has to solve mentally and describe the moves

Facial Emotions

     measures: __________________________________
    subject is shown a series of faces expressing different emotions and has to identify the emotion
facial emotions

Clinical Scales

    used in both clinical and research settings
    typically measure lifestyle or chronic conditions
    self-reported scales are easily influenced by survey environment and subject's intentions
    there are often multiple, "equally valid" scales for a particular topic, though one may dominate by tradition

Glasgow Coma
    ratings for verbal response, eye tracking and muscle response
    score of 3 indicates full coma, 18 indicates normal consciousness
    predictive of outcome month later

Barratt Impulsiveness Scale (BIS, link)
    self-report (answered by subject about themselves)
        I say things without thinking, I concentrate easily, I like puzzles
    factors: attention, motor, self-control, cognitive complexity, perseverance, and cognitive instability impulsiveness
    adults with ADHD score higher on BIS and perform worse in a continuous monitoring task (Malloy-Diniz et al, 2007)

Beck Depression Inventory
    self-report (answered by subject about themselves)
        I am sad all the time and I can't snap out of it, I don't cry any more than usual
    factors: hopelessness, irritability, guilt, fatigue, weight loss, libido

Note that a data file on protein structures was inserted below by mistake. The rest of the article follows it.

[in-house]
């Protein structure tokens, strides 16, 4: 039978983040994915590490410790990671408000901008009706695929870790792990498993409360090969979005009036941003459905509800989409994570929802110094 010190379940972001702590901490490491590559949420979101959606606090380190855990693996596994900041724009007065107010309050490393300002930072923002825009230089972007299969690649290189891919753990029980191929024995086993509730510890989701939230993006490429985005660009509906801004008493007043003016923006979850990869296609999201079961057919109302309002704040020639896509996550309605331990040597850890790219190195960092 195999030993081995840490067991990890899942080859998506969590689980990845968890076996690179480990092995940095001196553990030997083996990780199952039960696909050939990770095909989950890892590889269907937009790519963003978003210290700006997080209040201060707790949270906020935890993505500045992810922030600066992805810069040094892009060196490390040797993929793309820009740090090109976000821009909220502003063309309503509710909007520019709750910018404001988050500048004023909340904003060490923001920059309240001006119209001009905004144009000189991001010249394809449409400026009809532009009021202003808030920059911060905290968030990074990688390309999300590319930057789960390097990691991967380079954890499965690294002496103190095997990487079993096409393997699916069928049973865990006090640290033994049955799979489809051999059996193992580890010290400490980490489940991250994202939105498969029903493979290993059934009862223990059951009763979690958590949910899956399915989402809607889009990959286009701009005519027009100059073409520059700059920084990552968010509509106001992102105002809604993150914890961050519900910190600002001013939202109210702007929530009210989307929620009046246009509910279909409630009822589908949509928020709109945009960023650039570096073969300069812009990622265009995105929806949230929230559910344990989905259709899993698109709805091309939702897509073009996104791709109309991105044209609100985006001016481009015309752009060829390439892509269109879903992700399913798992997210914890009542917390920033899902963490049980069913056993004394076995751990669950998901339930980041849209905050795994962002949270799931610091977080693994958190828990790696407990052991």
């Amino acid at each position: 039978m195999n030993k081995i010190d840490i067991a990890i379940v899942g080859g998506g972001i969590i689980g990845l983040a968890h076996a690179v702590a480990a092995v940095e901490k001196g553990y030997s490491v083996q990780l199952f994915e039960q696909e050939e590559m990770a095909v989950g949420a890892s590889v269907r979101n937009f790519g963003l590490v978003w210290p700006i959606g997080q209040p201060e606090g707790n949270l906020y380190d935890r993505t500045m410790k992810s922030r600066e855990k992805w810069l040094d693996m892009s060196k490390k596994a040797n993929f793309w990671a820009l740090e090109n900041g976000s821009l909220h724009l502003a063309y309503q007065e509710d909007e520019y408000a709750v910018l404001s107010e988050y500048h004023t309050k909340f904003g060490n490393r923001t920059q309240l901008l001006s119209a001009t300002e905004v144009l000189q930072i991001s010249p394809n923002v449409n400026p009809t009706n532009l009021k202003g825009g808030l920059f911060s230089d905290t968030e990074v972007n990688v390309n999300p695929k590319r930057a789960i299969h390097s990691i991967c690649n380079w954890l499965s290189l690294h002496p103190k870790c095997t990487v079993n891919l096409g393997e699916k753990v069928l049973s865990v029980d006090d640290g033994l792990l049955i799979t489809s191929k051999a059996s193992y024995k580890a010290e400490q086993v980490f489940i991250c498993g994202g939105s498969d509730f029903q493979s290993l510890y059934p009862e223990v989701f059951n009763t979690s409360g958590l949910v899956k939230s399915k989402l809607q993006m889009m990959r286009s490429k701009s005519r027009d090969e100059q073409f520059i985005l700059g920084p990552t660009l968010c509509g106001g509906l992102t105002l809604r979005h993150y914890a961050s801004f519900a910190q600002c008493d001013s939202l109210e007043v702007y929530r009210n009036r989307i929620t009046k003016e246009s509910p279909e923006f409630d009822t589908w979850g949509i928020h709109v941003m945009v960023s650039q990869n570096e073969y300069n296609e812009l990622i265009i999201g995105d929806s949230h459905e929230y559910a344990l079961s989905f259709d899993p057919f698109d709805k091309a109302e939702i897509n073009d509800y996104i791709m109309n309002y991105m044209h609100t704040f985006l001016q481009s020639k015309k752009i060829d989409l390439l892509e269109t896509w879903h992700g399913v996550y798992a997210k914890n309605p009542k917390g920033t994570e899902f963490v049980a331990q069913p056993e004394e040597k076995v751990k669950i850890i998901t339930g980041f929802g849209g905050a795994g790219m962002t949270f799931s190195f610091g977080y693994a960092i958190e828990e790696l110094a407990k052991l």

facilitated a shift away from a psychodynamic approach towards a cognitive approach
    Related: Hopelessness Scale (BHS), the Scale for Suicide Ideation (SSI)
    correlation between Beck and serotonin sensitivity (Peirson & Heuchert, 2000)


left/right split visual displays
    deliver information to a specific hemisphere of the brain
    test for lateralization of a function

    identify physiological changes in the brain after death
    started with Broca & Wernicke in 1860s
    some modern diseases can only be diagnosed post mortem
        e.g. plaques that indicate Alzheimer's disease versus non-AD dementia

    measure the electrical resistance of the palms
    an emotional response typically cause the palms to sweat, which reduces the resistance
    can indicate an emotional reaction to a stimulus without requiring a verbal/conscious report


Copyright 2013 - Michael Claffey